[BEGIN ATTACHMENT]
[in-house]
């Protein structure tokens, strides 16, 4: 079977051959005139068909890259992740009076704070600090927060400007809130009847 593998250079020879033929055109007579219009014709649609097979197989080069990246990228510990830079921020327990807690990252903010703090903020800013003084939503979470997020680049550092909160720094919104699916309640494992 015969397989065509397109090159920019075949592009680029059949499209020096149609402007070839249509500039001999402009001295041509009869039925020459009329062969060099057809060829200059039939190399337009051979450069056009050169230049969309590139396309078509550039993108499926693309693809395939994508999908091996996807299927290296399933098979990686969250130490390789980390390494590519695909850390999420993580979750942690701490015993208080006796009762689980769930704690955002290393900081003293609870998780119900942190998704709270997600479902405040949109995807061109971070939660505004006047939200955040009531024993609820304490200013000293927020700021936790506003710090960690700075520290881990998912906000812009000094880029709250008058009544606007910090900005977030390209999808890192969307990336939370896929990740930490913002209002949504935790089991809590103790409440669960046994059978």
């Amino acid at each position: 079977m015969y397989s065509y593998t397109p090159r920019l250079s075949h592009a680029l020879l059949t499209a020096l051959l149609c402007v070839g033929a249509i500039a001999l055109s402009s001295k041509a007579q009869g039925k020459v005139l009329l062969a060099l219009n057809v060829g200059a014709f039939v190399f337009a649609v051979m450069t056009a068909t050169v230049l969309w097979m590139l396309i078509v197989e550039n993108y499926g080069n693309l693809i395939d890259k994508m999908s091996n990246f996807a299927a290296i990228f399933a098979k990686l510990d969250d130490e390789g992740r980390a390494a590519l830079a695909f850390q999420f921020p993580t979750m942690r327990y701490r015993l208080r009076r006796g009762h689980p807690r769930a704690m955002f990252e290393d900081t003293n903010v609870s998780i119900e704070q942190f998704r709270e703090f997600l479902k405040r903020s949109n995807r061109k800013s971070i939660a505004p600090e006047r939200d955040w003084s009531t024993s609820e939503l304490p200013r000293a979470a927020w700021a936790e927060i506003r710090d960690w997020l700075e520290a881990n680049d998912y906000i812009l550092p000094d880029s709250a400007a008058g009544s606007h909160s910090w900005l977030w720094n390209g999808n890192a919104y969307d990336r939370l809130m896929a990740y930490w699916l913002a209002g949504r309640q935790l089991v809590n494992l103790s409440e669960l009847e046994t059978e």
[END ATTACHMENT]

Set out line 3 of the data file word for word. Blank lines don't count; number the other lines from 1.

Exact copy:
């Amino acid at each position: 079977m015969y397989s065509y593998t397109p090159r920019l250079s075949h592009a680029l020879l059949t499209a020096l051959l149609c402007v070839g033929a249509i500039a001999l055109s402009s001295k041509a007579q009869g039925k020459v005139l009329l062969a060099l219009n057809v060829g200059a014709f039939v190399f337009a649609v051979m450069t056009a068909t050169v230049l969309w097979m590139l396309i078509v197989e550039n993108y499926g080069n693309l693809i395939d890259k994508m999908s091996n990246f996807a299927a290296i990228f399933a098979k990686l510990d969250d130490e390789g992740r980390a390494a590519l830079a695909f850390q999420f921020p993580t979750m942690r327990y701490r015993l208080r009076r006796g009762h689980p807690r769930a704690m955002f990252e290393d900081t003293n903010v609870s998780i119900e704070q942190f998704r709270e703090f997600l479902k405040r903020s949109n995807r061109k800013s971070i939660a505004p600090e006047r939200d955040w003084s009531t024993s609820e939503l304490p200013r000293a979470a927020w700021a936790e927060i506003r710090d960690w997020l700075e520290a881990n680049d998912y906000i812009l550092p000094d880029s709250a400007a008058g009544s606007h909160s910090w900005l977030w720094n390209g999808n890192a919104y969307d990336r939370l809130m896929a990740y930490w699916l913002a209002g949504r309640q935790l089991v809590n494992l103790s409440e669960l009847e046994t059978e």